December 25, 2015
Removing the McAfee Virus
December 4, 2015
The Sea of Cortez - Looking Back
So, I'm back from Mexico. I wanted to jot down a few thoughts while they're still fresh in my retarded little mind.
1) South Park vs. North Park - I have never understood why they talk about "South Park". There is an animated tv show named South Park, and people talk about South Park hay, but I never understood what South Park really meant until this trip.
I assumed that South Park meant South Park County, as in the southern end of Park County. But, the problem is that South Park County is actually hilly/mountainous, with twisty roads through conifer forests. So, that meant that what people were calling South Park (County), - (Jefferson, Como, Fair Play, etc), was actually North Park (County). So, I struggled with this for some time.
Until I saw the map on the wall of the motel in Salida, Colorado. And, the map that I saw, on the wall, was old and faded and worn. Rubbed through in places by people tracing their fat fingers over the map, showed two large concentric meadows, labeled North Park and South Park.
Even now, as I search the intertubes, I can't find anything remotely close to that map in Salida. I'll check to see if I have a photo of it in my phone or cameras. If not, I'll call down there and get them to send me a picture of the map. It's truly enlightening.
2) Father Kino - So, while I was in Kino Bay, a decadent, remote enclave well off the beaten path, I heard the story about Father Kino. Now, apparently, there was a mine down south of here, where a Catholic priest set up/operated a mine where they mined gold/silver and his name was Father Kino. The funds that came from the mine were used to pay for the expenses of the conquest of the new world, although how and why Kino came to be named for him is somewhat of a mystery, as he never passed through this particular area, allegedly.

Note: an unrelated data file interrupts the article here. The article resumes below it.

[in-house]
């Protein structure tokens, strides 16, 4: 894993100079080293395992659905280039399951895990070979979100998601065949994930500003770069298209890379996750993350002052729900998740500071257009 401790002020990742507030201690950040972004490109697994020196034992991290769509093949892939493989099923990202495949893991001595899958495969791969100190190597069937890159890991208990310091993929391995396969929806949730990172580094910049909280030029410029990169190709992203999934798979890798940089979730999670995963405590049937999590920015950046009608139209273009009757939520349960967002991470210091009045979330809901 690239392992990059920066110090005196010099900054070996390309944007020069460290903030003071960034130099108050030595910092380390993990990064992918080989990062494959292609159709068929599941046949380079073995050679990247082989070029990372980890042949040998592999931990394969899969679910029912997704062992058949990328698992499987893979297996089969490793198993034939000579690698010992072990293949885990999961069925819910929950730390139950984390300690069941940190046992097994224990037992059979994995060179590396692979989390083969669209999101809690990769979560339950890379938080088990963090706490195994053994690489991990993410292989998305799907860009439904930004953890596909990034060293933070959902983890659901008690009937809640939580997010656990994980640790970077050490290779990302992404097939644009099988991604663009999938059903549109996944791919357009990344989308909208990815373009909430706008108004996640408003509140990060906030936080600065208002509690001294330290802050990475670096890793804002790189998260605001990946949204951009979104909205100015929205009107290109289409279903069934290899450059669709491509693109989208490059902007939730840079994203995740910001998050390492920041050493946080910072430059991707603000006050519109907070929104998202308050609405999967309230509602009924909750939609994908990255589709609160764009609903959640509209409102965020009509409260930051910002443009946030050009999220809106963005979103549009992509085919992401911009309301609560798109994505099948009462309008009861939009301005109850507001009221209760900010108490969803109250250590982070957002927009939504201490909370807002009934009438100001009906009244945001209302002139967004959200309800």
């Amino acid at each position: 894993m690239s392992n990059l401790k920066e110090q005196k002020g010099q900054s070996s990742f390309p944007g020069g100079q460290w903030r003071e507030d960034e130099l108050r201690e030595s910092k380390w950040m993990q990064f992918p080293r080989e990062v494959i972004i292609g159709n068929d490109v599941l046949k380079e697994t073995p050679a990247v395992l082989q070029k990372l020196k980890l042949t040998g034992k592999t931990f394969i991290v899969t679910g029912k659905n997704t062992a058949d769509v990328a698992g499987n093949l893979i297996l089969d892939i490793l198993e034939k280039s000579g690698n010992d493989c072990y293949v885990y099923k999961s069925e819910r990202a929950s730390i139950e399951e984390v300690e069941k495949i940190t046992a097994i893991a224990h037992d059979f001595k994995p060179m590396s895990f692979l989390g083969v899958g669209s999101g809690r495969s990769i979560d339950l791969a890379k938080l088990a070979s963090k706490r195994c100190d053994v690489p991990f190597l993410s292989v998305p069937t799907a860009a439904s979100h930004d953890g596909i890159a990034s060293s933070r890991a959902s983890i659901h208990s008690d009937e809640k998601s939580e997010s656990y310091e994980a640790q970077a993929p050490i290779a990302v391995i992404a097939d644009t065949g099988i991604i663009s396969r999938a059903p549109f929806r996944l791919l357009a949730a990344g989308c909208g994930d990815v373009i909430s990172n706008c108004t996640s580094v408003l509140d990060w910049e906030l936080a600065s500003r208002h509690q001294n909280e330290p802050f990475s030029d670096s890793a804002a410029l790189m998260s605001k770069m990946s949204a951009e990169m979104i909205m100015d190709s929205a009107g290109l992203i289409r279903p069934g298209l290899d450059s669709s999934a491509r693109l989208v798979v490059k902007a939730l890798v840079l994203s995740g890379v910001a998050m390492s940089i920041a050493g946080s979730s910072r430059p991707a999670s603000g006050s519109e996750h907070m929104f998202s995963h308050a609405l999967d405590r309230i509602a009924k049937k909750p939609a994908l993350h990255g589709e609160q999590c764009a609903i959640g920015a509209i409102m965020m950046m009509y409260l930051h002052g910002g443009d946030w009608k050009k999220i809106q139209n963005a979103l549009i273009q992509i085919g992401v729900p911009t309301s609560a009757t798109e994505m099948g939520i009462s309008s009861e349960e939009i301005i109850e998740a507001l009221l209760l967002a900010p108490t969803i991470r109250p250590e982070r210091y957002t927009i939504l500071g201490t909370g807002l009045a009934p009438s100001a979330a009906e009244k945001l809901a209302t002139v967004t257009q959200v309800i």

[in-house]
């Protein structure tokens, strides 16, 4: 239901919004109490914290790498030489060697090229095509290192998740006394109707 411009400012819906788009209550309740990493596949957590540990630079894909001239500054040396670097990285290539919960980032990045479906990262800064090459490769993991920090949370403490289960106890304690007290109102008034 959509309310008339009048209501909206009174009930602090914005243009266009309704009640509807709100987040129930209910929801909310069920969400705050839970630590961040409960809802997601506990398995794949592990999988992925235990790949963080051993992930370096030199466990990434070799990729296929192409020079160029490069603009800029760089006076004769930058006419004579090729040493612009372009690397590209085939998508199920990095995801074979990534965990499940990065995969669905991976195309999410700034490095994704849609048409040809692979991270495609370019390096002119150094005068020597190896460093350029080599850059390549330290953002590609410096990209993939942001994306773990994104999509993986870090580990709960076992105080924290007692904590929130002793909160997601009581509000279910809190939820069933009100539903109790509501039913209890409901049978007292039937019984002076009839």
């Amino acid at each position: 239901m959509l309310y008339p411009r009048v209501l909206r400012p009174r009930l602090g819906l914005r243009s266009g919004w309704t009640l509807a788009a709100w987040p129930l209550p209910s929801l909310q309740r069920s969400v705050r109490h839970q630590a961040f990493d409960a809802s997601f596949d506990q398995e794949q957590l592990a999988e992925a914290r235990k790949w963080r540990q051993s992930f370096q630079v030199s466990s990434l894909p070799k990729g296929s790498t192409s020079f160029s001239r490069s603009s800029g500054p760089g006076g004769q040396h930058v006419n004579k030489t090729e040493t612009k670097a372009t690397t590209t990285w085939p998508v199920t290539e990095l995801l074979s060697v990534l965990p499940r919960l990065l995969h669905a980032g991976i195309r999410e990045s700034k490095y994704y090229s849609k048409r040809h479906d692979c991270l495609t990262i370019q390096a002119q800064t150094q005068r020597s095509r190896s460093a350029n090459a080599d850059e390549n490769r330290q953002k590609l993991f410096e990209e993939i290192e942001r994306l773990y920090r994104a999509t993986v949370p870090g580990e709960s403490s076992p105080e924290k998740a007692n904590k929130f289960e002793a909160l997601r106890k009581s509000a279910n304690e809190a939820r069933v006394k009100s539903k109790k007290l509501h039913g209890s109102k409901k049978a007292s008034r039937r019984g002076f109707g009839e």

3) Mark has identified one of my cactus photos as a "jumping cactus". Yikes.
4) My understanding is that Guaymas has a large expatriate population, and that it's been around longer than Rocky Point (Puerto Peñasco). So, Americans were heading down to Guaymas as expatriates, long before Rocky Point was an established destination.
5) Kino Bay (Bahia del Kino) was better known to people who were surf fishing, as the fishing was better there than in Rocky Point (Puerto Peñasco).
6) Goat Tit Mountains - Both the Yaqui and Seri Indians considered the tetas to be sacred. The Yaquis named it, "Tecalai," meaning, Dragon's tongue. The Seri Indians named the mountain, "Stone Mountain." The name was changed to "Tetas de Kawi" ny the Spanish speaking settlers and is now called the Tetas de Cabre." Meaning "goats teats" in Spanish, which it is supposed to resemble the tits of a goat.
They recently had a guy do a tight-rope walk between the two peaks of Goat Tit Mountains. Apparently, he fell a few times, but had a safety cord, and lived.
December 2, 2015
Day 10 - Albuquerque, NM to Conifer, CO (Wed 12/2/15)
I am alive and well and resting peacefully in my bed, near Conifer, Colorado.
Starting Odometer: 35,855
Ending Odometer: 36,355
Miles Driven Today: 500
Miles Driven This Trip: 2,735
This is a map of where I drove today.
The motorcycle has been stuck in gear for days. The shifter is useless. Today, in Santa Fe, the clutch went out. So, imagine that you're driving a motorcycle, but it's stuck in 5th gear, and you have no clutch. So, that means, essentially, that you can't stop. At all. So, I limited my stops to gas stations that were level or on hills. Somehow, I made it back by the grace of God. I made it to the Twin Forks Restaurant, where I abandoned it. Steve and Robby were nice enough to drive me home.
I guess now that I have to go into work tomorrow.
OK. Here's the gun battle that Mac was telling me about at Rocky Point. Somehow I'd missed this: 5 killed in tourist zone gun battle at Rocky Point
Here's an article that talks about how dangerous the Nogales - Phoenix corridor is for drug smuggling: http://www.mensjournal.com/magazine/the-u-s-mexico-borders-150-miles-of-hell-20130103
December 1, 2015
Day 9 - Tucson, AZ to Albuquerque, NM (Tue 12/1/15)
I am alive and well and resting peacefully on Historic US Route 66 in Albuquerque, NM.
Starting Odometer: 35,411
Ending Odometer: 35,855
Miles Driven Today: 444
Miles Driven This Trip: 2,235
This is a map of where I drove today.
100 miles before noon.